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Offset mortgages and compensation arrangements

Category: Mortgages
Author: Tim Leonard
Updated: 15/10/2018

With an offset mortgage, are your offset savings protected under the FSCS?

As interest rates on savings accounts and mortgages remain at prolonged lows, many have elected to put the two together in the form of an offset mortgage. With an offset mortgage you forgo earning interest on your savings in order to pay less interest on your debt. And less interest means that you can repay your mortgage quicker, and still have your savings nest egg at the end when the mortgage is gone. But what are the compensation arrangements for having your savings offset against a mortgage?

What are the FSCS rules for savings accounts?

Normally, under the terms of the Financial Services Compensation Scheme (FSCS), your savings are protected up to £85,000 per person, per UK banking licence. Because the limit is individual, if you and your partner held a joint savings account with a particular bank (and providing you have no other savings with that bank), that account would be covered up to £170,000.

However, this cover is only per banking licence – so if you hold a couple of accounts with different brands of the same bank or building society, you would only be covered up to £85,000 across all the brands, not £85,000 for each brand you bank with.

It's sometimes the case that bigger banking groups have more than one licence. For instance, Lloyds Banking Group has two licences – one for former Lloyds TSB companies, and another for former HBOS companies. So if you have an account with £85,000 in it with Halifax and an account with £85,000 in it with Lloyds, all your money would be covered.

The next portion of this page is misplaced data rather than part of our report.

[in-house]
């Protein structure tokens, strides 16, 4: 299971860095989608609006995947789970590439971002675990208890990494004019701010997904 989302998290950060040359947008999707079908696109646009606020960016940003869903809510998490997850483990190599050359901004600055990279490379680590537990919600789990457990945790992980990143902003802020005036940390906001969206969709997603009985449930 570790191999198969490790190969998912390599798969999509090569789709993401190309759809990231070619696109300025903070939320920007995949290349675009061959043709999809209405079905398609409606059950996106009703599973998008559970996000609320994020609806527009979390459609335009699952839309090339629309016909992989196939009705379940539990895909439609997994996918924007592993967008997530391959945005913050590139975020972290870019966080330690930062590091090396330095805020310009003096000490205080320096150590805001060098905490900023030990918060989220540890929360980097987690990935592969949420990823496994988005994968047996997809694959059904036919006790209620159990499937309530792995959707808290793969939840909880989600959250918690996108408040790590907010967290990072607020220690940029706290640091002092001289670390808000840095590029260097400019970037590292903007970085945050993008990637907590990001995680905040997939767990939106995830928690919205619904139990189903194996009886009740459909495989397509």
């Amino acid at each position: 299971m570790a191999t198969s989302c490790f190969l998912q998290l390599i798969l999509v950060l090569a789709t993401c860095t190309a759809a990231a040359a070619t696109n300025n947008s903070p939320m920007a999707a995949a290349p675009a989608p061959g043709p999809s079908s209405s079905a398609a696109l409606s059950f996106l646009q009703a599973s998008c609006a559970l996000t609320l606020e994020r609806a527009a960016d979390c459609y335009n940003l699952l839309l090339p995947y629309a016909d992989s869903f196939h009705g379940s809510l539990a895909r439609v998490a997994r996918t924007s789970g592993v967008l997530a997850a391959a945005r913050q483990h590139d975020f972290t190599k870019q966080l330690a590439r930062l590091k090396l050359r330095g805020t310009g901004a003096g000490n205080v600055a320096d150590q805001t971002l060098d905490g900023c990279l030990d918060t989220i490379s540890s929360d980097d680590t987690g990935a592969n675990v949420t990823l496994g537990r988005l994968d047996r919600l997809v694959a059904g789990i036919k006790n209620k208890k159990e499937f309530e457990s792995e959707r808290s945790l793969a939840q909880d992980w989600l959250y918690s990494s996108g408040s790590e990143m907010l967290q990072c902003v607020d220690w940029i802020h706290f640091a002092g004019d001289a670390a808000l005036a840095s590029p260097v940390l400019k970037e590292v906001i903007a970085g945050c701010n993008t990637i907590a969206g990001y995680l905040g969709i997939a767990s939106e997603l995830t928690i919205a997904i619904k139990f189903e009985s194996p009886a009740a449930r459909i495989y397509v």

You can find out which brands are owned by whom, and under what banking licences, by clicking here.

Remember, the Financial Services Compensation Scheme only protects the first £85,000 of savings held under one UK banking licence. Amounts above this are not covered and, in the event that your bank or building society collapses, would be lost.

What are the FSCS rules for offset savings accounts?

Offset savings accounts are treated a little differently. Again, where your mortgage and savings are in separate arrangements, your savings are covered for the first £85,000 per person, per UK banking licence.

Any savings you hold in an offset account above the £85,000 limit may be used by the insolvency practitioner (the firm appointed to deal with the company's affairs after they become insolvent) to reduce the mortgage debt in a process known as "setting-off". This process is not automatically applied by the Compensation Scheme, but would be undertaken under insolvency law.

For example: you have a mortgage balance of £200,000 and have £100,000 in a linked savings account. If your bank then went bust, you would receive £85,000 back from the Financial Services Compensation Scheme, with the insolvency practitioner arranging for the remaining £15,000 to come off your mortgage balance. This would leave your mortgage balance at £185,000.

What about a mortgage and savings held in the same account?

There's one exception to this: when your mortgage and savings are held in one account, and your mortgage effectively works like a massive overdraft.

In this situation, any savings you have placed in this account wouldn't be compensated, although they would be set off against the mortgage balance.

For example: you have a mortgage of £100,000 and have put £1,000 of savings into your account. If your bank goes bust, you wouldn't receive any compensation from the Financial Services Compensation Scheme. However, your mortgage balance will be £99,000, as the £1,000 has been used to repay some of the balance.

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Disclaimer: This information is intended solely to provide guidance and is not financial advice. Moneyfacts will not be liable for any loss arising from your use or reliance on this information. If you are in any doubt, Moneyfacts recommends you obtain independent financial advice.